Human milk feedings and infection among very low birth weight infants.

M. A. Hylander, Donna Strobino, R. Dhanireddy

Research output: Contribution to journalArticle

Abstract

BACKGROUND: Preterm infants are immunologically immature at birth. Previous studies have demonstrated that human milk protects against infection in full-term infants, but there are few studies of its effect for preterm infants. OBJECTIVE: To examine the effect of human milk feedings on infection incidence among very low birth weight (VLBW) infants during their initial hospitalization. STUDY DESIGN: The sample consisted of 212 consecutive VLBW infants admitted to the Georgetown University Medical Center neonatal intensive care unit (NICU) during 1992-1993 and surviving to receive enteral feeding. Type of feeding (human milk vs formula), presence of infection and sepsis/meningitis (clinical signs and positive cultures for pathogenic organisms), and potential confounding variables were abstracted from medical records. Multiple logistic regression was used to control for confounders. RESULTS: The incidence of infection (human milk [29.3%] vs formula [47.2%]) and sepsis/meningitis (human milk [19.5%] vs formula [32.6%]) differed significantly by type of feeding. Major risk factors for infection were similar in both groups. Human milk feeding was independently correlated with a reduced odds of infection (odds ratio [OR] = 0.43; 95% confidence interval [CI]: 0.23-0.81), controlling for gestational age, 5-minute Apgar score, mechanical ventilation days, and days without enteral feedings; and was independently correlated with a reduced odds of sepsis/meningitis (OR = 0.47, 95% CI:0.23-0. 95), controlling for gestational age, mechanical ventilation days, and days without enteral feedings. CONCLUSIONS: The incidence of any infection and sepsis/meningitis are significantly reduced in human milk-fed VLBW infants compared with exclusively formula-fed VLBW infants.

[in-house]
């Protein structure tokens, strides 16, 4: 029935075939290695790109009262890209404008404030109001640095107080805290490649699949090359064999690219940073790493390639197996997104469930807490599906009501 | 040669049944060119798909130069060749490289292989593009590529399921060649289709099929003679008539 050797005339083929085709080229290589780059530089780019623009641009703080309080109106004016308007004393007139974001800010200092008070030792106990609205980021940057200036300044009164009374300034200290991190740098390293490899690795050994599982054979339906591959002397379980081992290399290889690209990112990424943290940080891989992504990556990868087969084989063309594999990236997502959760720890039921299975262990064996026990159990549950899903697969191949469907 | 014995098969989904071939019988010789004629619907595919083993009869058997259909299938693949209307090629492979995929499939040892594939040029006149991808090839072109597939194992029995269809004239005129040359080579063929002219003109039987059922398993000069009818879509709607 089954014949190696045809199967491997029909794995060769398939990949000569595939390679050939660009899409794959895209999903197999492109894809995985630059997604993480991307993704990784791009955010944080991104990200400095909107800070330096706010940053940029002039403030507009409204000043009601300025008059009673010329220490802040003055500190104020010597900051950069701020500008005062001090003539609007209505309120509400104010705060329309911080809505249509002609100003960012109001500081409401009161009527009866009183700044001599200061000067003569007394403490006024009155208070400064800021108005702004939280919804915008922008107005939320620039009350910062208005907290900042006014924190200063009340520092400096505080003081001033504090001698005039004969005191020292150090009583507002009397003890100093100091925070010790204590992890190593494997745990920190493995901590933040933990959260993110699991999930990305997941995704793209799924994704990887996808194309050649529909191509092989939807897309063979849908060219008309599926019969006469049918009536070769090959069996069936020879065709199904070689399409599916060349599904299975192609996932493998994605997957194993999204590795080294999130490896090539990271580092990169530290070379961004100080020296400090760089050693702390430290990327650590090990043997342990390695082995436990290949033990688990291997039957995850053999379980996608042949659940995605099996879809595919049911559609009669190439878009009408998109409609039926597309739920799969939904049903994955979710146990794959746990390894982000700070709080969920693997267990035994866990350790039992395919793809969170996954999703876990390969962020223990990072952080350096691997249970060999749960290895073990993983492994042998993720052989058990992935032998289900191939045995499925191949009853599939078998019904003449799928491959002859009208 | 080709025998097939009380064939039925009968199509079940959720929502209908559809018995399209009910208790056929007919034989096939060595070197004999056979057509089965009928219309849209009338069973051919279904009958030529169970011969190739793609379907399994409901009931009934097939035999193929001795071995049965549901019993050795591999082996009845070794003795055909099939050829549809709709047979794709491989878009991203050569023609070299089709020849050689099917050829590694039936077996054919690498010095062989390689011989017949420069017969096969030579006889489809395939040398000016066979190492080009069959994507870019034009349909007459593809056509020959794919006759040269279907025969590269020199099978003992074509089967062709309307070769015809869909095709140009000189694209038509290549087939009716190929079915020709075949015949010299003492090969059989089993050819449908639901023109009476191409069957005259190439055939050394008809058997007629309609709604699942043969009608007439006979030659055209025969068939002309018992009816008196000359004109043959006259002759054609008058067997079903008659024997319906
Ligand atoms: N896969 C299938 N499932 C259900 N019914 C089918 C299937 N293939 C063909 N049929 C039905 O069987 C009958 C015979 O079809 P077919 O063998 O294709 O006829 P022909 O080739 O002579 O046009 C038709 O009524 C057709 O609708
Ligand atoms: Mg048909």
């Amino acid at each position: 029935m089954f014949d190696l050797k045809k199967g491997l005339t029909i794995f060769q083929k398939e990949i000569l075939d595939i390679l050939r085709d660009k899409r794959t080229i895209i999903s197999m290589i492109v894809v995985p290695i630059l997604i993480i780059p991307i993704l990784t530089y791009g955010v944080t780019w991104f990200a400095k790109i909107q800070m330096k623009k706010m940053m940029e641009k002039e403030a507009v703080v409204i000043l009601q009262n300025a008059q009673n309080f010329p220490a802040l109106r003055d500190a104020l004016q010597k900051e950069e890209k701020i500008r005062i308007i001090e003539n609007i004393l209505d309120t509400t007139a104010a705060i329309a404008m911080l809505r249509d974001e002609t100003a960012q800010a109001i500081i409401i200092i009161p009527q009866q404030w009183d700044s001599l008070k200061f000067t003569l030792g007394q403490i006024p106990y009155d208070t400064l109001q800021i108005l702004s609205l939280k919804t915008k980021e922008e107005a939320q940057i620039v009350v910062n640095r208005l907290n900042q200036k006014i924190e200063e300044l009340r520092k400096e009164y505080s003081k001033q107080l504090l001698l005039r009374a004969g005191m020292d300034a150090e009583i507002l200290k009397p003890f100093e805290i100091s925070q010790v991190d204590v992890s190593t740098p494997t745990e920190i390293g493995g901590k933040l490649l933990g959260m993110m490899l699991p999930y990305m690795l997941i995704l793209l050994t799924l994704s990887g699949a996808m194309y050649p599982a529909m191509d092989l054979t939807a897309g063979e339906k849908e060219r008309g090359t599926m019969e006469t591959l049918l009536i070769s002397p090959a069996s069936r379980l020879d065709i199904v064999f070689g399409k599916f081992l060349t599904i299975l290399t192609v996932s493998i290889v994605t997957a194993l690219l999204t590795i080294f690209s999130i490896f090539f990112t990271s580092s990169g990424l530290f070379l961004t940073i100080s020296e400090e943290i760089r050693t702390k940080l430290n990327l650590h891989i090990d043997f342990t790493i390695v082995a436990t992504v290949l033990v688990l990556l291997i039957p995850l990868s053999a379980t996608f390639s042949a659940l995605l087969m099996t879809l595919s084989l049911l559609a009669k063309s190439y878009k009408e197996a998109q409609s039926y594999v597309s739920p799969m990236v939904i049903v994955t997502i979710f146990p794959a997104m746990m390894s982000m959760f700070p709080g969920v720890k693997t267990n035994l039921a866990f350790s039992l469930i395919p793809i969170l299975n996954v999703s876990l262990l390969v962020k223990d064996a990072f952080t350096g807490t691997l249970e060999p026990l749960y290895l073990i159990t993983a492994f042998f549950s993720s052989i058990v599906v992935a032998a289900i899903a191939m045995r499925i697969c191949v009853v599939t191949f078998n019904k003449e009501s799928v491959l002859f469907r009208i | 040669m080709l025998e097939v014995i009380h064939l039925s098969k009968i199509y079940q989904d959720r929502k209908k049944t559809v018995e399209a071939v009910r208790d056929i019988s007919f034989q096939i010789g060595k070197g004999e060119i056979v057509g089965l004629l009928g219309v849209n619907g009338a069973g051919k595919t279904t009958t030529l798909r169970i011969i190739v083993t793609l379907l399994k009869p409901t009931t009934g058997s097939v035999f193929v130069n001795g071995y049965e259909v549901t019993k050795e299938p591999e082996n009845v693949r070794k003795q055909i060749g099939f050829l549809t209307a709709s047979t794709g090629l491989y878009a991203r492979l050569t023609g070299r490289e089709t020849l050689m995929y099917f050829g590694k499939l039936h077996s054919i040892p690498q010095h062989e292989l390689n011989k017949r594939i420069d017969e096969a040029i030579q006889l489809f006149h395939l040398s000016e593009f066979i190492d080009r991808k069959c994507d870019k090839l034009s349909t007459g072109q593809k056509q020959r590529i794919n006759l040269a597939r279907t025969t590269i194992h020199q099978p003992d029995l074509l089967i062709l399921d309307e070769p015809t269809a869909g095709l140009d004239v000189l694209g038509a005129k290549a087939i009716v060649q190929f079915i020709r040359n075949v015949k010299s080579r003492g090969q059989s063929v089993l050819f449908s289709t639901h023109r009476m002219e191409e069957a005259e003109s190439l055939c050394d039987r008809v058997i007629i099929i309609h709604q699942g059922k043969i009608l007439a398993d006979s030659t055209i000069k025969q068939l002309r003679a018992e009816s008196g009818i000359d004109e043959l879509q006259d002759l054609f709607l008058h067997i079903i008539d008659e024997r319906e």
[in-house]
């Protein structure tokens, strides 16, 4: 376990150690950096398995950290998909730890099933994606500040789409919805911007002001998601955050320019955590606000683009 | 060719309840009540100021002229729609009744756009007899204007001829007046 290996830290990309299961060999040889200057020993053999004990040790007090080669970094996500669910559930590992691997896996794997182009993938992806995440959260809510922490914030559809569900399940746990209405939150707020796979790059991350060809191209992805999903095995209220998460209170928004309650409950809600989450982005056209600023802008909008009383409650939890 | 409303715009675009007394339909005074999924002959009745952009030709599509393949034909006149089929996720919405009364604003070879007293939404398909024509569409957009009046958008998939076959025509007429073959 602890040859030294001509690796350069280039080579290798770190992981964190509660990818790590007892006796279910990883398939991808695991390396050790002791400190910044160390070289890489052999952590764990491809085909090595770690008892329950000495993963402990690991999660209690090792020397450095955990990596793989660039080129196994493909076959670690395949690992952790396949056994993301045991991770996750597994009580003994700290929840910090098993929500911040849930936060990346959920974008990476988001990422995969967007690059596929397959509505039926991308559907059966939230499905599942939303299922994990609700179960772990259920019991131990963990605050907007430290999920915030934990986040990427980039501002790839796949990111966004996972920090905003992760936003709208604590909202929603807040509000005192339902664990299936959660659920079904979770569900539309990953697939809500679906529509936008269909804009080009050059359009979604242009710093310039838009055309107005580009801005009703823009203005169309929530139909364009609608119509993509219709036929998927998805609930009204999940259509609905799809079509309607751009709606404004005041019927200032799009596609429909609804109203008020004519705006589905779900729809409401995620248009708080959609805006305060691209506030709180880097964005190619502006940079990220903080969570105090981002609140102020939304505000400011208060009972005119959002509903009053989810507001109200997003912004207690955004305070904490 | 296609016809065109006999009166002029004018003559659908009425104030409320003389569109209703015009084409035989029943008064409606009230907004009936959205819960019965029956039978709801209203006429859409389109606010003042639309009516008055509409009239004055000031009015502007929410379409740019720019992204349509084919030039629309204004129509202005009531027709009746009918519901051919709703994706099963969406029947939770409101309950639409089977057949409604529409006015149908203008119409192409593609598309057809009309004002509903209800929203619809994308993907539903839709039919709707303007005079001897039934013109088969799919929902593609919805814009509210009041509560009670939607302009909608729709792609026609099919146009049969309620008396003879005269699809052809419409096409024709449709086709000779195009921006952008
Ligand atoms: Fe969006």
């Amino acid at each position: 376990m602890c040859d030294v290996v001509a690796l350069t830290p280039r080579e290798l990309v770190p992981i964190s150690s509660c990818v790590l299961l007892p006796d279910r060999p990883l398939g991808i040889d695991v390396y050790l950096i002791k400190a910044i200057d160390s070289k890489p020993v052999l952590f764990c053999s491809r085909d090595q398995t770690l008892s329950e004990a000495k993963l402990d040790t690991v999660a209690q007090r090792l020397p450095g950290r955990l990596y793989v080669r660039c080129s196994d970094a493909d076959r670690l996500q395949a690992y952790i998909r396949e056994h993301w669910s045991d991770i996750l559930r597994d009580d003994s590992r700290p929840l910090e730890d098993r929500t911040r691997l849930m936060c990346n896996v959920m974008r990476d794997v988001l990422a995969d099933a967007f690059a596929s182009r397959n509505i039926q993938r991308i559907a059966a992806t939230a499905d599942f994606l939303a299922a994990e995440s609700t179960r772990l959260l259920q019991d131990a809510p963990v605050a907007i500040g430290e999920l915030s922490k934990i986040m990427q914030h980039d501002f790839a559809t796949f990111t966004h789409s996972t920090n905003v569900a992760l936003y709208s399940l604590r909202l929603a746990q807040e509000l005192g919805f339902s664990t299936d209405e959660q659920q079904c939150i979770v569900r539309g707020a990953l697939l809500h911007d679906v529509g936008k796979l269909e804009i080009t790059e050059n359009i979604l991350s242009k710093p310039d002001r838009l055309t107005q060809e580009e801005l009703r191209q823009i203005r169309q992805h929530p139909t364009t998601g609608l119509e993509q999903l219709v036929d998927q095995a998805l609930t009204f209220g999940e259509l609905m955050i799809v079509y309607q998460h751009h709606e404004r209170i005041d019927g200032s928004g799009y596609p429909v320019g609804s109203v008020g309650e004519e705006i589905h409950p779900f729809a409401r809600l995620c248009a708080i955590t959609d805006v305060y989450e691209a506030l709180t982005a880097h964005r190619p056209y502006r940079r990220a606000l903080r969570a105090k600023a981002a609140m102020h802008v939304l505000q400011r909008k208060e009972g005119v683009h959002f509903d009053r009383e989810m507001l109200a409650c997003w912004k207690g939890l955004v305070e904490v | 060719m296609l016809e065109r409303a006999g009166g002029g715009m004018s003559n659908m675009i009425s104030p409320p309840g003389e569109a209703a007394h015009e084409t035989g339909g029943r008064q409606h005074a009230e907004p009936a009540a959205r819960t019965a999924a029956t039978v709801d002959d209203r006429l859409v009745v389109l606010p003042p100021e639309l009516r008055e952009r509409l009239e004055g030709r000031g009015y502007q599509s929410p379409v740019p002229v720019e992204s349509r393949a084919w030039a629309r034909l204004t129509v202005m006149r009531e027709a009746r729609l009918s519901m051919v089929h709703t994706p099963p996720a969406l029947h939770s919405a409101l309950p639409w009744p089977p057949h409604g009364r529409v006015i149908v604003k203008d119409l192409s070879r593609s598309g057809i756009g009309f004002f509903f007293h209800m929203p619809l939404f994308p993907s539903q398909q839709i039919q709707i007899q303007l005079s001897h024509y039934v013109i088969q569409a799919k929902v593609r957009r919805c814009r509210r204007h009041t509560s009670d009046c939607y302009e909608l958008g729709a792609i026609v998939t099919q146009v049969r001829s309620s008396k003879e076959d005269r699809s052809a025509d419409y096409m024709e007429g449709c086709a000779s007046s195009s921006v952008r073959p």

Original languageEnglish (US)
JournalPediatrics
Volume102
Issue number3
StatePublished - Sep 1998
Externally publishedYes

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Very Low Birth Weight Infant
Human Milk
Meningitis
Infection
Sepsis
Enteral Nutrition
Artificial Respiration
Premature Infants
Gestational Age
Incidence
Odds Ratio
Confidence Intervals
Confounding Factors (Epidemiology)
Apgar Score
Neonatal Intensive Care Units
Medical Records
Hospitalization
Logistic Models
Parturition

ASJC Scopus subject areas

  • Pediatrics, Perinatology, and Child Health

Cite this

Human milk feedings and infection among very low birth weight infants. / Hylander, M. A.; Strobino, Donna; Dhanireddy, R.

In: Pediatrics, Vol. 102, No. 3, 09.1998.

Research output: Contribution to journalArticle

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abstract = "BACKGROUND: Preterm infants are immunologically immature at birth. Previous studies have demonstrated that human milk protects against infection in full-term infants, but there are few studies of its effect for preterm infants. OBJECTIVE: To examine the effect of human milk feedings on infection incidence among very low birth weight (VLBW) infants during their initial hospitalization. STUDY DESIGN: The sample consisted of 212 consecutive VLBW infants admitted to the Georgetown University Medical Center neonatal intensive care unit (NICU) during 1992-1993 and surviving to receive enteral feeding. Type of feeding (human milk vs formula), presence of infection and sepsis/meningitis (clinical signs and positive cultures for pathogenic organisms), and potential confounding variables were abstracted from medical records. Multiple logistic regression was used to control for confounders. RESULTS: The incidence of infection (human milk [29.3{\%}] vs formula [47.2{\%}]) and sepsis/meningitis (human milk [19.5{\%}] vs formula [32.6{\%}]) differed significantly by type of feeding. Major risk factors for infection were similar in both groups. Human milk feeding was independently correlated with a reduced odds of infection (odds ratio [OR] = 0.43; 95{\%} confidence interval [CI]: 0.23-0.81), controlling for gestational age, 5-minute Apgar score, mechanical ventilation days, and days without enteral feedings; and was independently correlated with a reduced odds of sepsis/meningitis (OR = 0.47, 95{\%} CI:0.23-0. 95), controlling for gestational age, mechanical ventilation days, and days without enteral feedings. CONCLUSIONS: The incidence of any infection and sepsis/meningitis are significantly reduced in human milk-fed VLBW infants compared with exclusively formula-fed VLBW infants.",
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